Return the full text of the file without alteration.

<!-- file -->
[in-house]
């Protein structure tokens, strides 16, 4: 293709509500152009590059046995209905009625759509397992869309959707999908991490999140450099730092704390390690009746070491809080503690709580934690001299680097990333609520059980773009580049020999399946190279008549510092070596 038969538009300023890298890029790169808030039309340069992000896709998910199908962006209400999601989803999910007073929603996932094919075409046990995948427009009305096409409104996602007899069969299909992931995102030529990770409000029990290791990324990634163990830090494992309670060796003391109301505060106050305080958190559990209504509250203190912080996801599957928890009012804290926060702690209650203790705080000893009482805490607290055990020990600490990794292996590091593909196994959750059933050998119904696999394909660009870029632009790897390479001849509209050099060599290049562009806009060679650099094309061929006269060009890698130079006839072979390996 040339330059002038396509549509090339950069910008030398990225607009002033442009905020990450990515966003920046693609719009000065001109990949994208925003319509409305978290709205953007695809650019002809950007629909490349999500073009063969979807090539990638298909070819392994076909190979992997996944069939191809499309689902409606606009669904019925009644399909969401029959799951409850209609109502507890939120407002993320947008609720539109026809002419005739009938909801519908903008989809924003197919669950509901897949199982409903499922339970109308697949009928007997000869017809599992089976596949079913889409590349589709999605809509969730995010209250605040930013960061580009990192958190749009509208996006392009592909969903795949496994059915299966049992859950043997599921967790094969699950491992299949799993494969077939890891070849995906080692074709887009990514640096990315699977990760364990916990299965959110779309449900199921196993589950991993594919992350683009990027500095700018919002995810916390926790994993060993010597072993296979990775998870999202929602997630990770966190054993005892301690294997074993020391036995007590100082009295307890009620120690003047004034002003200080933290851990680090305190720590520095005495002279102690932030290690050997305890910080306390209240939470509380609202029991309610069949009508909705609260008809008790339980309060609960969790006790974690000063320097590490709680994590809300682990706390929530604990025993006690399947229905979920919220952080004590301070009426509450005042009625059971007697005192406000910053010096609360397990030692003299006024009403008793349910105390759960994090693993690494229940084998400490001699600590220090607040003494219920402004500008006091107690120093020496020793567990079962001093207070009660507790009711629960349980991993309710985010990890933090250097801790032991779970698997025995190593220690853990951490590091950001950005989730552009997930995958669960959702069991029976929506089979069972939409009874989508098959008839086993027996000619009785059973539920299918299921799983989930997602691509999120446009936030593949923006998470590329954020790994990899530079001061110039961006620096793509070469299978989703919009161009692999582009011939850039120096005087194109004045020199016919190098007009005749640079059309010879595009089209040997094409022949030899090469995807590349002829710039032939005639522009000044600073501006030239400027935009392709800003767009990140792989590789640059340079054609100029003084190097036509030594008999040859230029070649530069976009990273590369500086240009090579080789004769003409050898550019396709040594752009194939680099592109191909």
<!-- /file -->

[in-house]
């Protein structure tokens, strides 16, 4: 293709509500152009590059046995209905009625759509397992869309959707999908991490999140450099730092704390390690009746070491809080503690709580934690001299680097990333609520059980773009580049020999399946190279008549510092070596 038969538009300023890298890029790169808030039309340069992000896709998910199908962006209400999601989803999910007073929603996932094919075409046990995948427009009305096409409104996602007899069969299909992931995102030529990770409000029990290791990324990634163990830090494992309670060796003391109301505060106050305080958190559990209504509250203190912080996801599957928890009012804290926060702690209650203790705080000893009482805490607290055990020990600490990794292996590091593909196994959750059933050998119904696999394909660009870029632009790897390479001849509209050099060599290049562009806009060679650099094309061929006269060009890698130079006839072979390996 040339330059002038396509549509090339950069910008030398990225607009002033442009905020990450990515966003920046693609719009000065001109990949994208925003319509409305978290709205953007695809650019002809950007629909490349999500073009063969979807090539990638298909070819392994076909190979992997996944069939191809499309689902409606606009669904019925009644399909969401029959799951409850209609109502507890939120407002993320947008609720539109026809002419005739009938909801519908903008989809924003197919669950509901897949199982409903499922339970109308697949009928007997000869017809599992089976596949079913889409590349589709999605809509969730995010209250605040930013960061580009990192958190749009509208996006392009592909969903795949496994059915299966049992859950043997599921967790094969699950491992299949799993494969077939890891070849995906080692074709887009990514640096990315699977990760364990916990299965959110779309449900199921196993589950991993594919992350683009990027500095700018919002995810916390926790994993060993010597072993296979990775998870999202929602997630990770966190054993005892301690294997074993020391036995007590100082009295307890009620120690003047004034002003200080933290851990680090305190720590520095005495002279102690932030290690050997305890910080306390209240939470509380609202029991309610069949009508909705609260008809008790339980309060609960969790006790974690000063320097590490709680994590809300682990706390929530604990025993006690399947229905979920919220952080004590301070009426509450005042009625059971007697005192406000910053010096609360397990030692003299006024009403008793349910105390759960994090693993690494229940084998400490001699600590220090607040003494219920402004500008006091107690120093020496020793567990079962001093207070009660507790009711629960349980991993309710985010990890933090250097801790032991779970698997025995190593220690853990951490590091950001950005989730552009997930995958669960959702069991029976929506089979069972939409009874989508098959008839086993027996000619009785059973539920299918299921799983989930997602691509999120446009936030593949923006998470590329954020790994990899530079001061110039961006620096793509070469299978989703919009161009692999582009011939850039120096005087194109004045020199016919190098007009005749640079059309010879595009089209040997094409022949030899090469995807590349002829710039032939005639522009000044600073501006030239400027935009392709800003767009990140792989590789640059340079054609100029003084190097036509030594008999040859230029070649530069976009990273590369500086240009090579080789004769003409050898550019396709040594752009194939680099592109191909």